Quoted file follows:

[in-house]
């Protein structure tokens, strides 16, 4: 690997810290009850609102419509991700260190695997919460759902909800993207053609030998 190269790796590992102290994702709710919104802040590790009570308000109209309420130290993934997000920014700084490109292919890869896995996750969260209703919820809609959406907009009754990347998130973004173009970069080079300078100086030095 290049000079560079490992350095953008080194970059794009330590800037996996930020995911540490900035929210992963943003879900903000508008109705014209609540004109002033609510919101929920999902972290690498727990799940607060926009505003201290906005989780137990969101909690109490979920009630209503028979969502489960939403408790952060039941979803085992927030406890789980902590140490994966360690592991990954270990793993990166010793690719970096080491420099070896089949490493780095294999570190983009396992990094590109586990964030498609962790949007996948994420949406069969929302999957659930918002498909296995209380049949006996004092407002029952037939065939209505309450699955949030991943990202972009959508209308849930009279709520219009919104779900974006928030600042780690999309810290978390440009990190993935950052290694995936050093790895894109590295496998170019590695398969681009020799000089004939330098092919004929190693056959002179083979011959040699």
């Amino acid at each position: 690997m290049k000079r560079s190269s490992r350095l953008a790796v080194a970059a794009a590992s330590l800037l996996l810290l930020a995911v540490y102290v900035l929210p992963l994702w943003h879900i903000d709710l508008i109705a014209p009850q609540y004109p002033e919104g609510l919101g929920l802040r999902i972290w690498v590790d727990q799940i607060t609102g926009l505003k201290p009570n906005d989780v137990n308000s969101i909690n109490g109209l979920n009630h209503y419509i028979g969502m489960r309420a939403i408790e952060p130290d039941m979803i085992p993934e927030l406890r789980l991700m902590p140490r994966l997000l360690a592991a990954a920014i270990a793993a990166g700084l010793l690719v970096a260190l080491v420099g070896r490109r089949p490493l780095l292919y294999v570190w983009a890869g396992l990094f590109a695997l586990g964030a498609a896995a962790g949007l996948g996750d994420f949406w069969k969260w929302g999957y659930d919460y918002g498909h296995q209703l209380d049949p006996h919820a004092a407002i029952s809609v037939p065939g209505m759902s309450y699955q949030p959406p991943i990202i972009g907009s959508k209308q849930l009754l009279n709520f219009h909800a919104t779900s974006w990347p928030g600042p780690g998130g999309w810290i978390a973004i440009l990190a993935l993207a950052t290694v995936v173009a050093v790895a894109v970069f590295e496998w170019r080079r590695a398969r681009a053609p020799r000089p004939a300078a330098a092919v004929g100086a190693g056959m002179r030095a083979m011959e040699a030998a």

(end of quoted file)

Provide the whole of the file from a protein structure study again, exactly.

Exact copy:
[in-house]
């Protein structure tokens, strides 16, 4: 690997810290009850609102419509991700260190695997919460759902909800993207053609030998 190269790796590992102290994702709710919104802040590790009570308000109209309420130290993934997000920014700084490109292919890869896995996750969260209703919820809609959406907009009754990347998130973004173009970069080079300078100086030095 290049000079560079490992350095953008080194970059794009330590800037996996930020995911540490900035929210992963943003879900903000508008109705014209609540004109002033609510919101929920999902972290690498727990799940607060926009505003201290906005989780137990969101909690109490979920009630209503028979969502489960939403408790952060039941979803085992927030406890789980902590140490994966360690592991990954270990793993990166010793690719970096080491420099070896089949490493780095294999570190983009396992990094590109586990964030498609962790949007996948994420949406069969929302999957659930918002498909296995209380049949006996004092407002029952037939065939209505309450699955949030991943990202972009959508209308849930009279709520219009919104779900974006928030600042780690999309810290978390440009990190993935950052290694995936050093790895894109590295496998170019590695398969681009020799000089004939330098092919004929190693056959002179083979011959040699």
């Amino acid at each position: 690997m290049k000079r560079s190269s490992r350095l953008a790796v080194a970059a794009a590992s330590l800037l996996l810290l930020a995911v540490y102290v900035l929210p992963l994702w943003h879900i903000d709710l508008i109705a014209p009850q609540y004109p002033e919104g609510l919101g929920l802040r999902i972290w690498v590790d727990q799940i607060t609102g926009l505003k201290p009570n906005d989780v137990n308000s969101i909690n109490g109209l979920n009630h209503y419509i028979g969502m489960r309420a939403i408790e952060p130290d039941m979803i085992p993934e927030l406890r789980l991700m902590p140490r994966l997000l360690a592991a990954a920014i270990a793993a990166g700084l010793l690719v970096a260190l080491v420099g070896r490109r089949p490493l780095l292919y294999v570190w983009a890869g396992l990094f590109a695997l586990g964030a498609a896995a962790g949007l996948g996750d994420f949406w069969k969260w929302g999957y659930d919460y918002g498909h296995q209703l209380d049949p006996h919820a004092a407002i029952s809609v037939p065939g209505m759902s309450y699955q949030p959406p991943i990202i972009g907009s959508k209308q849930l009754l009279n709520f219009h909800a919104t779900s974006w990347p928030g600042p780690g998130g999309w810290i978390a973004i440009l990190a993935l993207a950052t290694v995936v173009a050093v790895a894109v970069f590295e496998w170019r080079r590695a398969r681009a053609p020799r000089p004939a300078a330098a092919v004929g100086a190693g056959m002179r030095a083979m011959e040699a030998a």